The M16 has a fairly even dispersion pattern over a broad range, which can be seen in the original post in this thread where I show the 0,30,60 degree measurement I took alongside the R200(on the left).


0d-30d-60d R200 M16 painted.jpg


Polar Plots show the horizontal dispersion from a birds eye, top down viewpoint and that may make it easier to see what the above infers.
Here is the M16 taken from here at ASR, clipped to show about 200 degrees and alongside it is the Polk R700(on the left, taken from Audioholics) which is similar to the R200 using a 6.5" with the same tweeter.
The width scale is different but the idea is present and both cover about 200degrees. The black circles are the 5k-20k region and the scrunching of the R700 actually makes it look better than it is, however the fall off is presented well.

R200 M16 Polar.jpg


Here I present the R100 next to the KEF R3 and below that next to the JBL 708p all of this is data from Erin's Audio Corner and for those new, taken with a Klippel just like here at ASR.

R100 KEFR3.jpg

R100 JBL708P.jpg

In all of these notice how for the R line the response falls off rapidly of axis above 5k and because of this how different the radiated sound becomes in relation to the direct sound as one measures off axis.

These diagrams are a very good representation of the speakers dispersion.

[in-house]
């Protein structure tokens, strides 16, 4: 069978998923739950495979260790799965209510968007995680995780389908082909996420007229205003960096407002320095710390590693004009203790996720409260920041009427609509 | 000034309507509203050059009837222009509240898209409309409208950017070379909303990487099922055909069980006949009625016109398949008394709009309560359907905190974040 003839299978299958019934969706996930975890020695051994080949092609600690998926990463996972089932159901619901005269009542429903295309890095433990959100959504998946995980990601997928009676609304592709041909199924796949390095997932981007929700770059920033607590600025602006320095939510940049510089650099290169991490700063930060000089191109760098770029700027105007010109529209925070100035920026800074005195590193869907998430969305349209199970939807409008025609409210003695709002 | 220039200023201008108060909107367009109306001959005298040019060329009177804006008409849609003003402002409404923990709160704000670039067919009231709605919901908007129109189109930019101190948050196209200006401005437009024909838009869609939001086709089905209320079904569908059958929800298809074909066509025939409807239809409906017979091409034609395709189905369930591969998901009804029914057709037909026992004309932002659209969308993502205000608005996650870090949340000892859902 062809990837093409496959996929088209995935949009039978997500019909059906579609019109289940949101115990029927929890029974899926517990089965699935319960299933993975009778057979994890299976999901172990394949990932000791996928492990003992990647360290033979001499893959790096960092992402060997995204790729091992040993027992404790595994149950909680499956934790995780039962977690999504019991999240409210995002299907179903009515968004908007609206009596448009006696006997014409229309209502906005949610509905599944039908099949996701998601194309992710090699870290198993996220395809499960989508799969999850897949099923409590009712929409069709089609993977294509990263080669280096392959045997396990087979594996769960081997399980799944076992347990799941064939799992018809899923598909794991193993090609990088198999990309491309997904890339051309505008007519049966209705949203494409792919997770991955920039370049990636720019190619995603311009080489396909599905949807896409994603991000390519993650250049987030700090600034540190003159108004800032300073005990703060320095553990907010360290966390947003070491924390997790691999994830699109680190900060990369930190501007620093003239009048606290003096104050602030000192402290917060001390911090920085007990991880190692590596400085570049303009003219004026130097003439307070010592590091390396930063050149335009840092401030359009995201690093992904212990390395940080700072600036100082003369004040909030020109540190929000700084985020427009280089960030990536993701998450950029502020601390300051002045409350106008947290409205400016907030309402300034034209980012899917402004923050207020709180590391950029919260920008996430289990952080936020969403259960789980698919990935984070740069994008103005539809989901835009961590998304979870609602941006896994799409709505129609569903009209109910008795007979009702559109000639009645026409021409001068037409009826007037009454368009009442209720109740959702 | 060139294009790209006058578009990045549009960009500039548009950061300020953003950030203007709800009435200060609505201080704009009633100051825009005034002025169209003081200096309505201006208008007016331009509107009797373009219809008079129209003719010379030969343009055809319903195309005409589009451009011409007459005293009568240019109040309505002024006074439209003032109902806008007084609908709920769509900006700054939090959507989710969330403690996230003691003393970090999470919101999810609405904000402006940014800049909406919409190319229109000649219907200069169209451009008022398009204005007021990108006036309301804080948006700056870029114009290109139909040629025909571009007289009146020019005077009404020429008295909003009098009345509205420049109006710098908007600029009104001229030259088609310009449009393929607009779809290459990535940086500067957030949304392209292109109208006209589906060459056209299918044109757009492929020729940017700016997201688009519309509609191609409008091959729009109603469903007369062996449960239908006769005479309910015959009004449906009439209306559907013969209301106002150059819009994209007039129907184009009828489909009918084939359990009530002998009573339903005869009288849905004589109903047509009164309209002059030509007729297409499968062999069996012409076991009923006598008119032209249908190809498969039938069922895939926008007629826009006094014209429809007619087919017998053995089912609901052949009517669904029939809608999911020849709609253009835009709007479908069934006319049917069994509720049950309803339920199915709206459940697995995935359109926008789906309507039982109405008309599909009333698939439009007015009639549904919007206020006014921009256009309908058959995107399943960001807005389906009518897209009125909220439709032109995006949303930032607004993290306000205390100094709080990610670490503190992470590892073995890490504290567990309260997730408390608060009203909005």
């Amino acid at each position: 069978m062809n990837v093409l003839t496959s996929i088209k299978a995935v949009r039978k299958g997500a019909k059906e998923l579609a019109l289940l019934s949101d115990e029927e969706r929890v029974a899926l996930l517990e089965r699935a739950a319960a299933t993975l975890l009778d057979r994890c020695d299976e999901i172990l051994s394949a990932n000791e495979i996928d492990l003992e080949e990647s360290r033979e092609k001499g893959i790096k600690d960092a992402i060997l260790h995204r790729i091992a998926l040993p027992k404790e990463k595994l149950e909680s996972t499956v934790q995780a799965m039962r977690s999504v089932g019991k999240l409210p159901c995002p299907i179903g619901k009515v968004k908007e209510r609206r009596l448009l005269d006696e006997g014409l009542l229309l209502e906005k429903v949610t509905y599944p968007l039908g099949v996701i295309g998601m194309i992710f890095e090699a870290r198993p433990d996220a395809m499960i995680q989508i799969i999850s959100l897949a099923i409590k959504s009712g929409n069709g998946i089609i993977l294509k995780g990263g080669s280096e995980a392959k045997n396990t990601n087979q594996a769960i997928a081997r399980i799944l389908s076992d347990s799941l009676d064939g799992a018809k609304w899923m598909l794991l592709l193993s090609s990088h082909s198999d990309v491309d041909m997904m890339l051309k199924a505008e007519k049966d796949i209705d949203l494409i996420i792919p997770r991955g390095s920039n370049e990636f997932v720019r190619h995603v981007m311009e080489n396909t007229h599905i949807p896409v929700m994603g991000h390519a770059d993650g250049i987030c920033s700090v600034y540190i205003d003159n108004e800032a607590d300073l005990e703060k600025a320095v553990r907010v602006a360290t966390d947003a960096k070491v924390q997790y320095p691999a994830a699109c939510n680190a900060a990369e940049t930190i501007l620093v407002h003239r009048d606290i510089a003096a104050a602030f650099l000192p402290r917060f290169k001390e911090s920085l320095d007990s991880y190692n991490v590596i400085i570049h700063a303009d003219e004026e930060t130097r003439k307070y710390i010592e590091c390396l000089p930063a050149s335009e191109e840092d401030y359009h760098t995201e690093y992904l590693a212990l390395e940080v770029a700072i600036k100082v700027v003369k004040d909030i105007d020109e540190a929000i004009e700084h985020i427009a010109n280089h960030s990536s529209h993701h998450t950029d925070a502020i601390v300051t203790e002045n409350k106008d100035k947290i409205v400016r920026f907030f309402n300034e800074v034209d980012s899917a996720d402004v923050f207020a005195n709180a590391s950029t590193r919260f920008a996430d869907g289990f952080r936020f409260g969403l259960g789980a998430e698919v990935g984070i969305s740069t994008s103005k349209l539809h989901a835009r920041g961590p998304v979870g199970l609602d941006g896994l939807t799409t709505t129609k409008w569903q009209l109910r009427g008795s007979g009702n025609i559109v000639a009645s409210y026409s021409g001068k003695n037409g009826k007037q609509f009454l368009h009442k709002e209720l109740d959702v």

This is an idealized Polar Plot courtesy of Audioholics. (Speaker dispersion very likely involves loads of personal preference so to truly know what is ideal is a hard one, lets just look at this anyway.)
I've drawn in the same square around the region in question from my R200 testing.




Idealized Polar Map Audioholics Painted.jpg

Here is the Philharmonic BMR speaker's polar courtesy of Audioholics, wow is it a close match to the Audioholics "ideal".
Polar Map BMR Audioholics Painted.jpg


Here is the same information from Stereophile magazine in their review of the Polk L100 using a very similar design to the R200, (they call it lateral response and show it a bit differently. Same info though.)
Note the quote in yellow. I take issue with this quote below.

Lateral Responce Polk L100 Stereophile Painted.jpg

"As I have found with other ring-radiator tweeters, the L100's dispersion dramatically narrows in the top octaves, which will work against the audibility of the excess of on-axis energy in the same region. This behavior also suggests that the Polk's treble balance can be fine-tuned by experimenting with toe-in." John Atkinson, https://www.stereophile.com/content/polk-legend-l100-loudspeaker-measurements

John Atkinson has more experience then I do. However based on following the information disseminated by Olive and Toole and reading Tool's book I think it is fair to question if this is just a matter of toe in.
Maybe outside with no walls, inside with walls a HUGE amount of what we hear is reflected sound and the 1st reflections are a massive component of the Harman score. We hear more reflections in typical room than direct sound by a large factor, especially in a typical farfield set-up.
Floyd Toole states in many ways throughout his book that reflected sounds contribute best to the perceived sound quality of the speaker when they are similar to the direct sound and additionally the sense we have of spaciousness is very dependent on the quality of them.
Now what is perceived as the fundamental sound becomes less dependent on reflections as one moves up toward the higher octaves, but how much less and when?

I am not qualified to answer that.
Anecdotally I subjectively noticed the sound of the R200 in my main room was missing a sense of spaciousness, vibrancy, air and energy in the music. It was not subtle. It was immediately obvious and did not sound good to me at all.